The RCVS has bestowed honorary fellowships upon two of the highest-achieving members of the veterinary profession at its RCVS Day at the Royal College of Physicians on July 6 2012.
The Royal College of Veterinary Surgeons (RCVS) has bestowed honorary fellowships upon two of the highest-achieving members of the veterinary profession.
The first fellowship was awarded to Thomas Hildebrandt, head of the department of reproduction management at the Leibniz Institute for Zoo and Wildlife Research in Berlin.
Dr Hildenbrandt has been a scientist in the area of large zoological animal research since he qualified from the Free University, Berlin, in 1992. He has also contributed to elephant and rhinoceros reproductive biology throughout his career.
Speaking of Dr Hildebrandt’s achievements, outgoing RCVS president Jerry Davies said: “Using the very latest ultrasound equipment, Thomas has been able to develop transrectal ultrasound examinations followed by intrauterine artificial insemination, and successfully apply this method, resulting in the generation of over 30 elephant births in zoos throughout the world – a truly outstanding and unique achievement.
“This includes the first elephants born in captivity in Australian zoos for over 100 years.”
Receiving his fellowship, Dr Hildebrandt said: “I am extremely honoured by this award.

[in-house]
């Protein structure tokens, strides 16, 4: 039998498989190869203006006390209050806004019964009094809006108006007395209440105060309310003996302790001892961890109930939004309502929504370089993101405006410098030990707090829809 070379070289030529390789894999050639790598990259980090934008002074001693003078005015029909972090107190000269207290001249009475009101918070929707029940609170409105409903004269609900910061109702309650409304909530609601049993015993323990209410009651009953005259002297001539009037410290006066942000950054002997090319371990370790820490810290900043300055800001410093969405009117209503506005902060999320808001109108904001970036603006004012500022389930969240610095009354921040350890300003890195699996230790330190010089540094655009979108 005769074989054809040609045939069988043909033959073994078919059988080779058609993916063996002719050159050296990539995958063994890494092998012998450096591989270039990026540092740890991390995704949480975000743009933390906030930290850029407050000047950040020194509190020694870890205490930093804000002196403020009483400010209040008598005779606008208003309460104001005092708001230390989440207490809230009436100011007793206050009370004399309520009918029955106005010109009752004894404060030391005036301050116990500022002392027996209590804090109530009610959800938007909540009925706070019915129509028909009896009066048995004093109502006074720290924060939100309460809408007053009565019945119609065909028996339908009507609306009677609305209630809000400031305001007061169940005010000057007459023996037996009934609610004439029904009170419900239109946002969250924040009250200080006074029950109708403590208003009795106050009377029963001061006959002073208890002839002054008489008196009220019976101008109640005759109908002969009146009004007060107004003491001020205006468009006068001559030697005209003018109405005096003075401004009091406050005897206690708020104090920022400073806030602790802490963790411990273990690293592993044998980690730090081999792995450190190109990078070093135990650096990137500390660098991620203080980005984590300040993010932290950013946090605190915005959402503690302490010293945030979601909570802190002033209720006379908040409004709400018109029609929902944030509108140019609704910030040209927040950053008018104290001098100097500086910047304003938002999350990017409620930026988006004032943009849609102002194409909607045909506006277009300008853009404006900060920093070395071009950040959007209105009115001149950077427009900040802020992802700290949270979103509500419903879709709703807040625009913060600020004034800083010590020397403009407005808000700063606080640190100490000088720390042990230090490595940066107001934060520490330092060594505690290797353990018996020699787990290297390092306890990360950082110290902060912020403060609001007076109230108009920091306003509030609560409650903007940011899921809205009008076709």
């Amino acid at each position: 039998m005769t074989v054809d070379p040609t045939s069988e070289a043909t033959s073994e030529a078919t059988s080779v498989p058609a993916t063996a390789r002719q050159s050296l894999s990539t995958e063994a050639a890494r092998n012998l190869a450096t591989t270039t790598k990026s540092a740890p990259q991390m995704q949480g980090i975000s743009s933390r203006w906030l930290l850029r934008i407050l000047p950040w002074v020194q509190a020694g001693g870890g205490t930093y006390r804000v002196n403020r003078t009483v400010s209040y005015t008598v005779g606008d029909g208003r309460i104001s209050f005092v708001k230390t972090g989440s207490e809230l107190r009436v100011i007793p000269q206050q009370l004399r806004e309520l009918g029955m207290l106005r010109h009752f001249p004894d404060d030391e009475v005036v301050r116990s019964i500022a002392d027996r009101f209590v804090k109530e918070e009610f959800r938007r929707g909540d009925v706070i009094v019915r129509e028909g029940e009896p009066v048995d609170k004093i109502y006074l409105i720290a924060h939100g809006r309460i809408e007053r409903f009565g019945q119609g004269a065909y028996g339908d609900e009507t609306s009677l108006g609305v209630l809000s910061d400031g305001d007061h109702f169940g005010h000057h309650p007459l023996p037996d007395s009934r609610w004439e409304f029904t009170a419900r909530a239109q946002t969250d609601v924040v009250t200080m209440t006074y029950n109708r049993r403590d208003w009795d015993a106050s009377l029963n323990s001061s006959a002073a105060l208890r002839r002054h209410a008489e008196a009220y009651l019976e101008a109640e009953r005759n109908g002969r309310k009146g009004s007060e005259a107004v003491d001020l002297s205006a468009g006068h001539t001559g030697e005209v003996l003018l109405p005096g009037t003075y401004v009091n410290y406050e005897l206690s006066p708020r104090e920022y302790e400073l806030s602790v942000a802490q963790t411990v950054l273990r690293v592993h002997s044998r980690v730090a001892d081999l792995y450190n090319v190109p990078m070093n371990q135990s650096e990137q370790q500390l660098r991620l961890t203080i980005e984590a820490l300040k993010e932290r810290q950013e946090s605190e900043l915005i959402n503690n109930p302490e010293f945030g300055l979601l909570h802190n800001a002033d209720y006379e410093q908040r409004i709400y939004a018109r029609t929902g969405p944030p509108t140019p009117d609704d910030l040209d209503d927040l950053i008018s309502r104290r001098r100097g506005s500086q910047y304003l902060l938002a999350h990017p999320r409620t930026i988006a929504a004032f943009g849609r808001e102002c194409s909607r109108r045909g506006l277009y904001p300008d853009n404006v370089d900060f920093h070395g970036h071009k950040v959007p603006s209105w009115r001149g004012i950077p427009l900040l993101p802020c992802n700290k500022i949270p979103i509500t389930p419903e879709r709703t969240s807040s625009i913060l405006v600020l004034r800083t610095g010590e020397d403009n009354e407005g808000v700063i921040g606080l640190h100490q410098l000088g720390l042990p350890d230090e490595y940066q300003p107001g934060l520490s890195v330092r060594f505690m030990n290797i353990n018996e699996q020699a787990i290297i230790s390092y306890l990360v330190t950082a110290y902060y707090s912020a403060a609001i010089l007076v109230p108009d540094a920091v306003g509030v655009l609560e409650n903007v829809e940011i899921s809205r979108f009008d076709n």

“I would like to use this opportunity to thank professor Peter Shaw who inspired me in my work with elephants. He wrote the book [Reproduction of Mammals] which was one of the few foreign books in the east German library in which I worked as a student. This book had a lot of questions I tried to answer in my life, and I think it was this inspiration [that led to my career].”
Winning the second elected fellowship was Lance Lanyon, visiting professor at the University of Bristol and professor emeritus of the University of London at the RVC, who has been regarded as an outstanding leader in the field of veterinary education.
Dr Davies said of Prof Lanyon’s career: “During his 15 years as principal of the RVC the college achieved independent funding from the Higher Education Funding Council for England. His vision and energy used this independence to increase undergraduate student numbers from 70 to well over 200; clinical residents from two to over 45; to introduce the veterinary nursing degree; to greatly increase the caseload and, last but not least, to enhance research performance.
“These developments, among others, took the RVC to a new level in terms of size, diversity and international reputation.”
However, in receiving his award, prof Lanyon was not so acquiescent.
“In fifteen years as principal of the RVC, I attended numerous RCVS council meetings and sub-committee meetings and I have tried – unsuccessfully, I have to say – to recall those as incidences that were informed by wisdom and characterised by good judgement.
“Therefore I find it difficult to really assess the value of this great honour that you have bestowed on me, and think it is probably best to take it at face value as a great honour awarded by my peers.
“Thank you very much.”
An honorary associateship was also bestowed upon Douglas McGregor, medical clinician and emeritus professor of immunology at the College of Veterinary Medicine at Cornell University, New York, but he was unable to attend.